Observations of the February/March 2004 outburst of BZ UMa

February and March typically are not very good months for variable star observing in Belgium, because of the highly unstable weather during that period. 2004 was no exception to this rule. We had 2 clear nights during the February/March 2004 (normal) outburst of BZ UMa. 

February 26/27, 2004

Below, I present my observations, obtained on Feb 26/27, 2004 using a 0.35-m f/6.3 telescope and an unfiltered ST-7XME CCD camera. In total, I collected 491 observations over a period of 7.30h, under very good sky conditions.

Overall, BZ UMa faded an impressive 0.4 mag over the duration of the observations (corresponding to 1.3 mag per day). See figure 1 below. Using a Beta version of the new period analysis software package Peranso, I first detrended the observations. This clearly revealed the presence of oscillations with an amplitude of about 0.04 mag (figure 2). All period analysis techniques available in Peranso (I used PDM, a few Fourier methods and a few string methods) essentially indicated the non-periodicity of the oscillations.

Fig 1 - overall light curve of BZ UMa, with superimposed trendline (Peranso screenshot)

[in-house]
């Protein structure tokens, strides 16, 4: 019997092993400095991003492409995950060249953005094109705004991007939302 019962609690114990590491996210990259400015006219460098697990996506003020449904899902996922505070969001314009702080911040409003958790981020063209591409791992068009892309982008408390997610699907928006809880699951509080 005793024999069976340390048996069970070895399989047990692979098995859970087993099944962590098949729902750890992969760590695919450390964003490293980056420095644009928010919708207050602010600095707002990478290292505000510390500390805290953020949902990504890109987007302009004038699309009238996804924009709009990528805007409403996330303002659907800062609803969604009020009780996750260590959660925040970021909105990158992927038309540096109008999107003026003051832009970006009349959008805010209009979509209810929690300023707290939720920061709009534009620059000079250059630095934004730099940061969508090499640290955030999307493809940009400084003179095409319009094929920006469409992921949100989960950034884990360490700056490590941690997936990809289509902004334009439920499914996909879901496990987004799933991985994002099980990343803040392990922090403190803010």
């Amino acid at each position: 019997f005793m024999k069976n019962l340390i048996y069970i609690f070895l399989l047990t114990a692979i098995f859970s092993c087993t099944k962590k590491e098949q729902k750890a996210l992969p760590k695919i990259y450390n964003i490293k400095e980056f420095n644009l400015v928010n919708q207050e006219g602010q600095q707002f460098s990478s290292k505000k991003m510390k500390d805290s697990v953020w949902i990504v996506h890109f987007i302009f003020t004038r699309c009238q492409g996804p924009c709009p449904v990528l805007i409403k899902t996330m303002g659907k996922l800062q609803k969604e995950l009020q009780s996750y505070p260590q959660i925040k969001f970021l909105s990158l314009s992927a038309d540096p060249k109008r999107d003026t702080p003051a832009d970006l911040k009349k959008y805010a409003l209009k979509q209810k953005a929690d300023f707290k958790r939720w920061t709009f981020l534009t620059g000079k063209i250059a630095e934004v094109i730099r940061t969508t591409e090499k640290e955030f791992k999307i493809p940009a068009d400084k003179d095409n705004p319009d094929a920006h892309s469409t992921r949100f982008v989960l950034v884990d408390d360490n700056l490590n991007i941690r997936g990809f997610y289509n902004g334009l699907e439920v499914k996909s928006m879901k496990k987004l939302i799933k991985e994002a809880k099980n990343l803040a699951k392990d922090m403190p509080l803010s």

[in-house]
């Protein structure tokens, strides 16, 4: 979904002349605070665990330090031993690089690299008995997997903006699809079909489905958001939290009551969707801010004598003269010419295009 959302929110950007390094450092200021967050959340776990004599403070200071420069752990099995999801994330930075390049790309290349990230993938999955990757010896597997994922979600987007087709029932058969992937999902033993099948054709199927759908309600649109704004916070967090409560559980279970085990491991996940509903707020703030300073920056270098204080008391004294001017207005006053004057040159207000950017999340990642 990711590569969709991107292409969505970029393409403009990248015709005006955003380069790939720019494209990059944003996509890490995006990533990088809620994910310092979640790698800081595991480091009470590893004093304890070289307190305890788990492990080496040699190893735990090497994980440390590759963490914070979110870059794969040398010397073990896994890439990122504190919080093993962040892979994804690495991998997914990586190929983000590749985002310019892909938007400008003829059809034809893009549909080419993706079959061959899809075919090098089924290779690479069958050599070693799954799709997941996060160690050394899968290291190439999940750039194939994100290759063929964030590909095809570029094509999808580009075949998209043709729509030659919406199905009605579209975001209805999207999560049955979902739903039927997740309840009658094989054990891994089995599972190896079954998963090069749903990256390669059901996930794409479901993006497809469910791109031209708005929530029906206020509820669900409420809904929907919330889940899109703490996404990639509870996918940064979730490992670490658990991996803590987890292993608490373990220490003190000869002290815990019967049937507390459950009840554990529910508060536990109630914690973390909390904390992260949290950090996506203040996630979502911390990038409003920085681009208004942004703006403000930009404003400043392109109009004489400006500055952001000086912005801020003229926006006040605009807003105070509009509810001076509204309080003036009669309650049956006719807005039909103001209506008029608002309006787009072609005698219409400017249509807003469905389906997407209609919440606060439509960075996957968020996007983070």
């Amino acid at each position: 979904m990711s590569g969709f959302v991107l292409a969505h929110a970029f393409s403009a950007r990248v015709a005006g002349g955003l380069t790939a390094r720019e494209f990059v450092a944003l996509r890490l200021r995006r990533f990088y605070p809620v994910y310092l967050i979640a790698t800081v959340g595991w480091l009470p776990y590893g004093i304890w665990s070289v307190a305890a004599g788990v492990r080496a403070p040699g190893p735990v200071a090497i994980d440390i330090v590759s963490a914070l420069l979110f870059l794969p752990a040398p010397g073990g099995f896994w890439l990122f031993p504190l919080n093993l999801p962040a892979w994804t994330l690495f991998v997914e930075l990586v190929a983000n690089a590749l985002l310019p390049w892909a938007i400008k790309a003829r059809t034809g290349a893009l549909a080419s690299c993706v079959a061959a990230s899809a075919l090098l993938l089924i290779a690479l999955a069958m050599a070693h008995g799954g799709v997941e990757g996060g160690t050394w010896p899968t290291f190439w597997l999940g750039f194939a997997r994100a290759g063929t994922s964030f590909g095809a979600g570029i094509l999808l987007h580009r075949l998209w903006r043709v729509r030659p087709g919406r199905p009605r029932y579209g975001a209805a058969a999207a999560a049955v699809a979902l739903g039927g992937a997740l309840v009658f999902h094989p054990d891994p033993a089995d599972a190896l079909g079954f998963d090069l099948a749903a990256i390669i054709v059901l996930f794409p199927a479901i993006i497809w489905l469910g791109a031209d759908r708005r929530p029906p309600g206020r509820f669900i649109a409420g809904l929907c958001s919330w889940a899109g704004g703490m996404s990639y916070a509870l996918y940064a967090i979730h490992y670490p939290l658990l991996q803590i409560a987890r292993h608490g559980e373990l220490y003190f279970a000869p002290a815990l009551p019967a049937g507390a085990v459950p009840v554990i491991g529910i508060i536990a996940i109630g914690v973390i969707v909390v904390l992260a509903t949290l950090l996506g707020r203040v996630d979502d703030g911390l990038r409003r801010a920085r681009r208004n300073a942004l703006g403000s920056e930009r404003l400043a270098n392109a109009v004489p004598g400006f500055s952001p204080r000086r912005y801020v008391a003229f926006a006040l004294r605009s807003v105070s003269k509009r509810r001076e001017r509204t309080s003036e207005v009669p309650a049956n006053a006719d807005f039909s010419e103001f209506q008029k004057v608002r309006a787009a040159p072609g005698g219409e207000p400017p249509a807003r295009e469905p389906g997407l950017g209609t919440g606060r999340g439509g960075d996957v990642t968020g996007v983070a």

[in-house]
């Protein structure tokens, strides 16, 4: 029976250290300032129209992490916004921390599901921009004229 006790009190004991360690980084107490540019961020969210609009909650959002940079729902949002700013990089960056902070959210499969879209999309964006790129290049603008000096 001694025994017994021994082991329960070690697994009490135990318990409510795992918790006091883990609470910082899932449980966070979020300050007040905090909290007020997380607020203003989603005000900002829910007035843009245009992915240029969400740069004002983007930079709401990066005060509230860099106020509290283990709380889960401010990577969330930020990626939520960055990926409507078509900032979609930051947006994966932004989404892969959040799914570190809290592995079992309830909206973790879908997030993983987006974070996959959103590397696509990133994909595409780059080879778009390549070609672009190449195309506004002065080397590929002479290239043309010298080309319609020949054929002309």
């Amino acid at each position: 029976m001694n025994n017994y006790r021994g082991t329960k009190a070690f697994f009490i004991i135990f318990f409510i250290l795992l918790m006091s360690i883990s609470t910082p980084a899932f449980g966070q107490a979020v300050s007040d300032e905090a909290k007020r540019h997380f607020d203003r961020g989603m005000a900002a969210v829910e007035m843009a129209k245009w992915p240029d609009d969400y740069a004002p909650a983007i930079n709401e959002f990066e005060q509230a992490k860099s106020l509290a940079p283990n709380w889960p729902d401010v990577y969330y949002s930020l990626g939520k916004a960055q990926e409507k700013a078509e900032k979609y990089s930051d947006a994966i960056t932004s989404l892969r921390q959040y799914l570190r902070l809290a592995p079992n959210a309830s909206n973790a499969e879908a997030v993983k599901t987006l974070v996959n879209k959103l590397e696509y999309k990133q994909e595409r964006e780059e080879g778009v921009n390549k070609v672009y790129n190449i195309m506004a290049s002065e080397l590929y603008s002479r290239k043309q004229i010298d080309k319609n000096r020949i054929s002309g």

Fig 2 - lightcurve after detrending, revealing oscillations (Peranso screenshot)

February 29/March 01, 2004

The light curve of Feb 29 / Mar 01, 2004 showed a totally different BZ UMa outburst stage. The object had faded by about 2.85 mag compared to my previous observation night.  I collected 397 observations over a period of 7.9h, under mediocre sky conditions (haze, strong moonlight).

Figure 3 - light curve of BZ UMa on 2004, Feb 29 / Mar 01 (Peranso screenshot)

The most dominant feature in the light curve this time are high-amplitude modulations (average amplitude about 0.4 mag). See figure 3 above. Using a Beta version of the period analysis software Peranso, I combined these observations with the ones I obtained on Feb 26/27 (yielding a total of 888 observations), and started looking for significant periods using a number of techniques (PDM, Lomb-Scargle, Bloomfield). All analyses pointed to a dominant period at 0.0691 +/- 0.0010 d, which is pretty close to the orbital period value of 0.06799 d, derived by Jurcevic et al. (Jurcevic, J.S., Honeycutt, R.K., Schlegel, E.M., and Webbink, R.F. 1994, PASP, 106, 481).

Figure 4 - Lomb-Scargle period determination based on all available BZ UMa observations (Peranso screenshot)

I finally left out the observations of Feb 26/27, 2004 an again used the Lomb-Scargle method in Peranso to make a period analysis, resulting in figure 5 below. Clearly, the same period is found, but this time without the "noise" induced by the Feb 26/27 observations.

Figure 5 - Lomb-Scargle period determination based on Feb 29/Mar 01 observations (Peranso screenshot)





Copyright © 2004 - Tonny Vanmunster.